They certainly sit up there amongst the most desirable and bling wheels money can buy, but are the Enve SES 4.5 clinchers worthy of their high price tag? We put them to the test for several months.
The moment you take them out the box, the Enve SES 4.5 feel a little bit special. There’s something about them. Enve works in collaboration with the famous aerodynamicist Simon Smart, who has a strong background in Formula One. Smart has worked closely to optimise the shape of Enve’s wheels for minimum drag and maximum speed.
SES stands for Smart Enve Systems and the number corresponds to the rim depth. However this can be a little misleading with the Enve SES 4.5 because they are actually 48mm and 56mm in depth, rather than the 40mm and 50mm you might expect.
Our test set came equipped with Chris King hubs, which are absolutely sublime. Some sounds seem to really appeal to the human psyche, for me, the resonating roar of a Spitfire Rolls Royce Merlin engine is something very special indeed. While maybe not quite in the same league there is no doubting the ability of the Chris King free hub’s bee swarm like buzz to put a smile on the face of anyone riding one.
One detail worth noting though is that the hubs are cup and cone, and do not have sealed cartridge bearings.
(Edit by Elite: The above statement is incorrect. The Chris King R45 hubs do use sealed cartridge bearings that utilize angular-contact bearings. These bearings are available in both steel or ceramic. The R45 hubs do require a skilled mechanic, and proprietary tools and Lube from Chris King.)
This makes maintenance a little trickier for those who are not trained mechanics. The spoke nipples are internal, which although helps improve stiffness and lower weight, does make truing and spoke replacement trickier.
I have ridden these wheelsets in as much varied terrain and conditions as possible. At times this has involved high mountains, rough lanes, and wet descents. In addition to this testing I also undertook an experiment to calculate the drag coefficient of the wheels with the help of engineer, Dan Bigham. This was also done at the same time, for several other leading wheel sets, to give a comparison.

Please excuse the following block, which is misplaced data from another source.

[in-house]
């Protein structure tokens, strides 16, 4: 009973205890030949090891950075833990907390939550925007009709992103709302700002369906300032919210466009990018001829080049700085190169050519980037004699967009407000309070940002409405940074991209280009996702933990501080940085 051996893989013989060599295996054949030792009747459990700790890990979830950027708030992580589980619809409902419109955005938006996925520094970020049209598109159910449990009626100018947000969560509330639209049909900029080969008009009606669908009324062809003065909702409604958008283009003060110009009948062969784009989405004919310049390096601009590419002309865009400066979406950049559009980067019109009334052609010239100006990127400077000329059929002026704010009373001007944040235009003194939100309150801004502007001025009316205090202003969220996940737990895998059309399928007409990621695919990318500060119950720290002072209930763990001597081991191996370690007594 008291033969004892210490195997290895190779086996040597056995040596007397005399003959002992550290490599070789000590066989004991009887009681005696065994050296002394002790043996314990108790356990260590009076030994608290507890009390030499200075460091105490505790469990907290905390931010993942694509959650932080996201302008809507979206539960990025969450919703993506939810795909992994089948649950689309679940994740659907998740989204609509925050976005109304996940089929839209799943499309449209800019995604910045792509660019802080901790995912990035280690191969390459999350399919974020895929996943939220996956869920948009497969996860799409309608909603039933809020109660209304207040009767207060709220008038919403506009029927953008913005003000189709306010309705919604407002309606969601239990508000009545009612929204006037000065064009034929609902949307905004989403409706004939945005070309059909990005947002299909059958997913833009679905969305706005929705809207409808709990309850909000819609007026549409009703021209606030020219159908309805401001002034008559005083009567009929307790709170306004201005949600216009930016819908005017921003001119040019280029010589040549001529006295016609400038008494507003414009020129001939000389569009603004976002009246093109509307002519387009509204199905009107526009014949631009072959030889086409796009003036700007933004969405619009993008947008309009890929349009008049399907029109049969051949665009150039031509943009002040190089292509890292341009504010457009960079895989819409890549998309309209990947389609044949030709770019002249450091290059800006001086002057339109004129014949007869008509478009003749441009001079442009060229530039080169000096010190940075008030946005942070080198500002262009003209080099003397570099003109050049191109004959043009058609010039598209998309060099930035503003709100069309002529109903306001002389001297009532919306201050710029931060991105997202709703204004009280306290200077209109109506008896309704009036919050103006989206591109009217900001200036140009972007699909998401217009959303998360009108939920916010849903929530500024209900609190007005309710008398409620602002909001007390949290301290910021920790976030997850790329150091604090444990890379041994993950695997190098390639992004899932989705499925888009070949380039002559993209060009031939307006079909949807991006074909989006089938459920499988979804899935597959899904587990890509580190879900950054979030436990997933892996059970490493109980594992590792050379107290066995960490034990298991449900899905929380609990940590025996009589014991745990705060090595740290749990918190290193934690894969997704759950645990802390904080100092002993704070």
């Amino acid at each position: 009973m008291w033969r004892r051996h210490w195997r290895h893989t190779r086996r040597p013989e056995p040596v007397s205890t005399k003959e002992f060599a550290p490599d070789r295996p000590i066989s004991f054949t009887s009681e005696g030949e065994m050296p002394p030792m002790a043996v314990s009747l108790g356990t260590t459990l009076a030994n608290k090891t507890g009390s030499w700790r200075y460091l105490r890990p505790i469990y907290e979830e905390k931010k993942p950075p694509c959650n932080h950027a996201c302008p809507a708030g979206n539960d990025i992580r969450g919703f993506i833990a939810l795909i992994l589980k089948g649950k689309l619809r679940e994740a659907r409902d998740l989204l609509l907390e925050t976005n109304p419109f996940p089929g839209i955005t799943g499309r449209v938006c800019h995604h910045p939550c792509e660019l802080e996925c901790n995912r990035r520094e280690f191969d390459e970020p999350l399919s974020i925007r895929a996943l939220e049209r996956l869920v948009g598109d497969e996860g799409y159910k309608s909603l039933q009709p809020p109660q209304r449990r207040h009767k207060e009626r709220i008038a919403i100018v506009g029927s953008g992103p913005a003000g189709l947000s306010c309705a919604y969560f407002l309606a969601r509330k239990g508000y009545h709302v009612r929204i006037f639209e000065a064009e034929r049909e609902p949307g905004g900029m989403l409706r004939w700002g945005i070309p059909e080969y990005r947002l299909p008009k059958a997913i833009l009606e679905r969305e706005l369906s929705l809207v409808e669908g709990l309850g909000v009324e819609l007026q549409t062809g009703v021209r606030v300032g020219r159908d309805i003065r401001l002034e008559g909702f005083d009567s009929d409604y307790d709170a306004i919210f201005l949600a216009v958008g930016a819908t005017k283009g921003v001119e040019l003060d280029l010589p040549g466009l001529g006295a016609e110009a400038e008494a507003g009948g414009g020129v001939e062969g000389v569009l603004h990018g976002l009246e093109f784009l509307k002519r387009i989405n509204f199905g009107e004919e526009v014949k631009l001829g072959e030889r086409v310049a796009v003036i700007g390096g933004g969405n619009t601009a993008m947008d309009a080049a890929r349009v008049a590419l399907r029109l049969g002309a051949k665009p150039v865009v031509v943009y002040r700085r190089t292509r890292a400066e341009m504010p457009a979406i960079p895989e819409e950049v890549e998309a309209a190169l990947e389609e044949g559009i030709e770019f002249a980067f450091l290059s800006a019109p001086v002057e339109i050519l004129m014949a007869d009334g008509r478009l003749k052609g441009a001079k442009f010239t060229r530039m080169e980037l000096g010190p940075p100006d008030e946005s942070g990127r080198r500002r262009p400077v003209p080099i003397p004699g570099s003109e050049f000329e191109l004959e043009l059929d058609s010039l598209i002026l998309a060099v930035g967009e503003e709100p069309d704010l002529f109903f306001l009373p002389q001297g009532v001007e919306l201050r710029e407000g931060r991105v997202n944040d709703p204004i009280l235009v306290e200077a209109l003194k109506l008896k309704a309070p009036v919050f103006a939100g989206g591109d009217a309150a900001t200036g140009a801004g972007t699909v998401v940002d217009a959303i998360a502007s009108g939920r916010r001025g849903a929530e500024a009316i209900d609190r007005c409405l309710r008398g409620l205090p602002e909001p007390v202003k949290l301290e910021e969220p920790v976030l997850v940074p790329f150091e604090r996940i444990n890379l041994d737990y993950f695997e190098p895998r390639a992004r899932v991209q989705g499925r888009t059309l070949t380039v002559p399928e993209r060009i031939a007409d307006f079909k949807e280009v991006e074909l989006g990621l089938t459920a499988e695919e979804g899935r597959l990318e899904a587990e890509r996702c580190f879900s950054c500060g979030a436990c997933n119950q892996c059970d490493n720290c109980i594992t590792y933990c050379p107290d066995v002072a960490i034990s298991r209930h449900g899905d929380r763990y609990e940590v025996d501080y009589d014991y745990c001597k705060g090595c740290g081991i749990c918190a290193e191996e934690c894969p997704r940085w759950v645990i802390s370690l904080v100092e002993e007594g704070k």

For this the wheels were all ridden around a velodrome at a target power of 340-350w. 25mm Continental GP4000s II tyres were mounted on all the rims, with butyl inner tubes. Mavic skewers were used on all the wheels, with the levers orientated horizontally. The tyres were pumped to 100psi using a digital gauge.
Power measurement was with PowerTap P1 pedals and the testbike was a Scott Plasma 3 TT bike, which allowed for a more constant rider position. Air temperature, air pressure, humidity, wind speed and wind direction were all recorded throughout the test, as was the combined system weight prior to each run. This data, along with the fit. files (the data files recorded to your Garmin) was in-putted into MatLab to calculate a CdA value (drag coefficient) for each wheel set.
As a control, a set of (non deep section) Mavic Ksyrium Elites were used to get a baseline reading. As expected the Enve SES 4.5 s showed a significant improvement over the Ksyriums.
Mavic Ksyrium Elite
System Cda – 0.250
Aero Watts at 40 kph – 210.5W
Enve SES 4.5
System Cda – 0.233
Aero Watts at 40 kph – 196.1W
Our Cda test suggested that the Enve SES 4.5 are considerably more aerodynamic than a standard box section rim, saving the rider 14 watts at 40kph over the baseline Mavic Ksyrium Elites. How do the Enve’s perform against other leading wheels? They are the fastest wheels we have tested around the 40-50mm depth. As a comparison, the Mavic Cosmic Pro Carbon SL Cs were found to be 5 Watts slower at 40kph and the Zipp 303 NSWs were 3W slower at 40kph.
It is worth pointing out the the Enve SES 4.5 is slightly deeper than the Mavic and Zipps. The extra depth does not come at a weight penalty though. Despite the depth, the Enve SES 4.5 are light carbon clinchers that perform beautifully while climbing. The Chris King Hubs are sublime too. Although we were not able to separate bearing friction and rolling resistance from drag in our test, I suspect they may aid in making the Enve’s the faster. Another thing to consider is the wheel/tyre interface. The 25mm Continental GP4000s tyres sit flush and very well on the Enve SES 4.5, something that can be considered beneficial to aerodynamics.
Performance on the road
The new Enve SES 4.5 features an updated brake track, with a filed surface and this offered improved stopping in wet and dry over the previous smooth Enve braking surface. It is a similar design solution to the grooved surface on Zipp’s ‘Showstopper’ brake track. However, I found the new textured brake track ate brake pads at much faster rate. In addition, I did consistently experience loud screeching and brake fade when descending mountains. I should point out that I tested the Enve SES 4.5s in the French Alps and Cote d’Azur, descending climbs such as the Col de La Bonette and Col de Lombardie.
I found that to get the most out of the braking you have to set the pads up perfectly, with a slight toe in. You can get away with it on some wheels, but I found that any slight mis-alignment resulted in significant vibration and loud screaching on the Enve SES 4.5. This is in stark contrast the to the Mavic Cosmic Pro SL C carbon clinchers, on which the braking is excellent and the best we have experienced on carbon.
They may be very fast on the flat and going up hill, but noisy braking saps confidence, meaning that in my experience, you can go slower overall, because of the time lost on descents. For the majority of UK riding this is not a problem and they are dependable in cross winds. I just wouldn’t recommend them for mountains.
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